David Beattie

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Sir David Beattie

Sir David Beattie.jpg
14th Governor-General of New Zealand
In office
6 November 1980 10 November 1985
Monarch Elizabeth II
Prime Minister Robert Muldoon (1980–1984)
David Lange (1984–1985)
Preceded bySir Keith Holyoake
Succeeded bySir Paul Reeves
Personal details
David Stuart Beattie

(1924-02-29)29 February 1924
Sydney, New South Wales, Australia
Died4 February 2001(2001-02-04) (aged 76)
Upper Hutt, New Zealand
NationalityAustralian and New Zealand
Norma Margaret Sarah Macdonald(m. 1950)

Sir David Stuart Beattie GCMG GCVO QSO KStJ QC (29 February 1924 – 4 February 2001) was an Australian-born New Zealand judge who served as the 14th Governor-General of New Zealand, from 1980 to 1985. During the 1984 constitutional crisis, Beattie was nearly forced to dismiss the sitting Prime Minister, Robert Muldoon.

Judge official who presides over court proceedings

A judge is a person who presides over court proceedings, either alone or as a part of a panel of judges. The powers, functions, method of appointment, discipline, and training of judges vary widely across different jurisdictions. The judge is supposed to conduct the trial impartially and, typically, in an open court. The judge hears all the witnesses and any other evidence presented by the barristers of the case, assesses the credibility and arguments of the parties, and then issues a ruling on the matter at hand based on his or her interpretation of the law and his or her own personal judgment. In some jurisdictions, the judge's powers may be shared with a jury. In inquisitorial systems of criminal investigation, a judge might also be an examining magistrate.

1984 New Zealand constitutional crisis

The New Zealand constitutional crisis of 1984 was an important constitutional and political event in the history of New Zealand. The crisis arose following the 1984 general election, and was caused by a major currency crisis. The crisis led the incoming government to review New Zealand's constitutional structures, which resulted in the Constitution Act 1986.

Robert Muldoon 31st Prime Minister of New Zealand

Sir Robert David Muldoon, also known as Rob Muldoon, was a New Zealand politician who served as the 31st Prime Minister of New Zealand, from 1975 to 1984, while Leader of the National Party.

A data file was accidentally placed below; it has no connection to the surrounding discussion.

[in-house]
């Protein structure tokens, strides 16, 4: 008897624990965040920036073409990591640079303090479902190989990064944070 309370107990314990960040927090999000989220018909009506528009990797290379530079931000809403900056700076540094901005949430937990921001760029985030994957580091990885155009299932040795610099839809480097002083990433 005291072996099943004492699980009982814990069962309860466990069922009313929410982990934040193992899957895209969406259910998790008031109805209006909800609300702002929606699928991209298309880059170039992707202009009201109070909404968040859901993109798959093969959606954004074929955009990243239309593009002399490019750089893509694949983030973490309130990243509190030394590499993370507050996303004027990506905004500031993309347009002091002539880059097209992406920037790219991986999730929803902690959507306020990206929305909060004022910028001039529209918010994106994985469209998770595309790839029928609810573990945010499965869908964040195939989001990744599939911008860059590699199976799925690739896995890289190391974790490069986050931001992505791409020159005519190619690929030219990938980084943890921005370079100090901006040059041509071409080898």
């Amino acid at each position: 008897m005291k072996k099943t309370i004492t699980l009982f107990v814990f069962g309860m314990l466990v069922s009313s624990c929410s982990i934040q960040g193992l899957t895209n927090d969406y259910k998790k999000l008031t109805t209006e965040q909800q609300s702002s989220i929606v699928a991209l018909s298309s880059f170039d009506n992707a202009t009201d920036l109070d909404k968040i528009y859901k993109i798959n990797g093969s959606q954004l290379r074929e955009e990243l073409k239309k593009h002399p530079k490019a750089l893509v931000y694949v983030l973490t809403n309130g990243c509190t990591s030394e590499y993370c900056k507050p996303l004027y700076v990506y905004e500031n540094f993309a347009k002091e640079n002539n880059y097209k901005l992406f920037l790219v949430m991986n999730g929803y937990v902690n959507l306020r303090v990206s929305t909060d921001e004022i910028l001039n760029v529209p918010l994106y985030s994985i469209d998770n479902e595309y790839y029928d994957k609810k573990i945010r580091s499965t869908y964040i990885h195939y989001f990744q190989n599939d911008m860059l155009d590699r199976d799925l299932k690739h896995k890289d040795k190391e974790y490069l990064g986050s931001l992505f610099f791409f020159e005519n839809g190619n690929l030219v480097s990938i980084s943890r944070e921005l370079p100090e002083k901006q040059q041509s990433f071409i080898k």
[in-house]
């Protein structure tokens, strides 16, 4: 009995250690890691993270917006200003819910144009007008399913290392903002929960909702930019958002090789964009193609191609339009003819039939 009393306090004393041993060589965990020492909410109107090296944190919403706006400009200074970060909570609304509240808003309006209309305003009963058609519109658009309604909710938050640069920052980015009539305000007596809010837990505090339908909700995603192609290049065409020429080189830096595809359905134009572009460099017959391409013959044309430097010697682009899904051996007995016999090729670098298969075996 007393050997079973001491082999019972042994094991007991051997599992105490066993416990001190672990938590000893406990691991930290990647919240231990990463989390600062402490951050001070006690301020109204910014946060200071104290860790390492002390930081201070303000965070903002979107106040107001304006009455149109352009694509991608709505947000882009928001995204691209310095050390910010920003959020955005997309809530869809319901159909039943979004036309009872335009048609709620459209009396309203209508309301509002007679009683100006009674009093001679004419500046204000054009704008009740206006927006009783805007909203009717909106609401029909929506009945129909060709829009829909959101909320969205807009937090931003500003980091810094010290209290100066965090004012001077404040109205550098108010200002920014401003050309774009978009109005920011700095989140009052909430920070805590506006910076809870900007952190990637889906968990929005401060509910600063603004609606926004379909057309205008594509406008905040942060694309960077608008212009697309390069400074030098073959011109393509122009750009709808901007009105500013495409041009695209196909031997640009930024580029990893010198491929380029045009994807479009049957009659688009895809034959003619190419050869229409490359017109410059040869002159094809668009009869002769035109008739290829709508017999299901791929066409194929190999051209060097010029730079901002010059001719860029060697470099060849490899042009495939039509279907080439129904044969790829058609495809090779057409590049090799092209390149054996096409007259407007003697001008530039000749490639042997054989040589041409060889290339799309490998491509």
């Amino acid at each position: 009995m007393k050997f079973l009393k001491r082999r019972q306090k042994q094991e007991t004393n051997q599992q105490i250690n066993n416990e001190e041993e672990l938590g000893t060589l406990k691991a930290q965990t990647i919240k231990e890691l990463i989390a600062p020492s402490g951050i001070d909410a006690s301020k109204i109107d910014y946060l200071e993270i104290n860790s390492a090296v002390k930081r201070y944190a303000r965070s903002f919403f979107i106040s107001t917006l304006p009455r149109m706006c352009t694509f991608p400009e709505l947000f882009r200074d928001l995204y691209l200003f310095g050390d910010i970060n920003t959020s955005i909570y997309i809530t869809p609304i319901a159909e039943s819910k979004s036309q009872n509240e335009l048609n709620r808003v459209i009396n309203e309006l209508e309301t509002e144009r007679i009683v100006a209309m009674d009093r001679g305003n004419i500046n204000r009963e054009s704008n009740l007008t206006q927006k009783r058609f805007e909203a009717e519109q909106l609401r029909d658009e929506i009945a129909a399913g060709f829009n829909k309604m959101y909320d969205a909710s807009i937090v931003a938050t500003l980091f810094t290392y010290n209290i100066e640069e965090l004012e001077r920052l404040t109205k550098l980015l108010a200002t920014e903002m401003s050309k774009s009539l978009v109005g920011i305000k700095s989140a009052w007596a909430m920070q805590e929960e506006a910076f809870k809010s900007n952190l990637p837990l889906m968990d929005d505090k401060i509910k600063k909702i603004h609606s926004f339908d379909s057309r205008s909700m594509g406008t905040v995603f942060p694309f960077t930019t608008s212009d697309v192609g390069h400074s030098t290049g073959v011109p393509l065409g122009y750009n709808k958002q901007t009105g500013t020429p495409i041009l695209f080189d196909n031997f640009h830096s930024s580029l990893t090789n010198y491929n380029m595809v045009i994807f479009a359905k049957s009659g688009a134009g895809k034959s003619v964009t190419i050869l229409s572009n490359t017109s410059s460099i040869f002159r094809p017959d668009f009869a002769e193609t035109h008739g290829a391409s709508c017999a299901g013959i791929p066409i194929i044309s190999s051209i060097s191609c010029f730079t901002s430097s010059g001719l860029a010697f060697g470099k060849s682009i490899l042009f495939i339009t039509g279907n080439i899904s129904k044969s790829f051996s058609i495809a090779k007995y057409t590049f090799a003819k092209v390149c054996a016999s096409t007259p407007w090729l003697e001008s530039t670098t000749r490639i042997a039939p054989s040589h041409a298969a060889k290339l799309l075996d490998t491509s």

Early life and family

Born in Sydney on 29 February 1924, Beattie was the son of Una Mary and Joseph Nesbitt Beattie. [1] He was brought up by his mother in Takapuna, and educated at Dilworth School in Auckland. [1]

Takapuna Suburb in Auckland Council, New Zealand

Takapuna is a central, coastal suburb of North Shore, Auckland, located in the northern North Island of New Zealand, at the beginning of a south-east-facing peninsula forming the northern side of the Waitematā Harbour. While very small in terms of population, it was the seat of the North Shore City Council before amalgamation into Auckland Council in 2010 and contains substantial shopping and entertainment areas, being considered the CBD of the North Shore.

Dilworth School

Dilworth School is an independent (private) full boarding school for boys in Auckland, New Zealand. The boys attending are on scholarships covering education and boarding costs, as the school is owned and operated by a charitable trust.

Auckland Metropolitan area in North Island, New Zealand

Auckland is a city in the North Island of New Zealand. The most populous urban area in the country, Auckland has an urban population of around 1,628,900. It is located in the Auckland Region—the area governed by Auckland Council—which includes outlying rural areas and the islands of the Hauraki Gulf, resulting in a total population of 1,695,900. Auckland is a diverse, multicultural and cosmopolitan city, home to the largest Polynesian population in the world. A Māori-language name for Auckland is Tāmaki or Tāmaki-makau-rau, meaning "Tāmaki with a hundred lovers", in reference to the desirability of its fertile land at the hub of waterways in all directions.

In 1941, at age 17, he joined the army during World War II, and rose to the rank of sergeant before transferring to the Royal New Zealand Naval Volunteer Reserve as a sub-lieutenant. He played rugby union for New Zealand services teams in 1944 and 1945. [1]

World War II 1939–1945 global war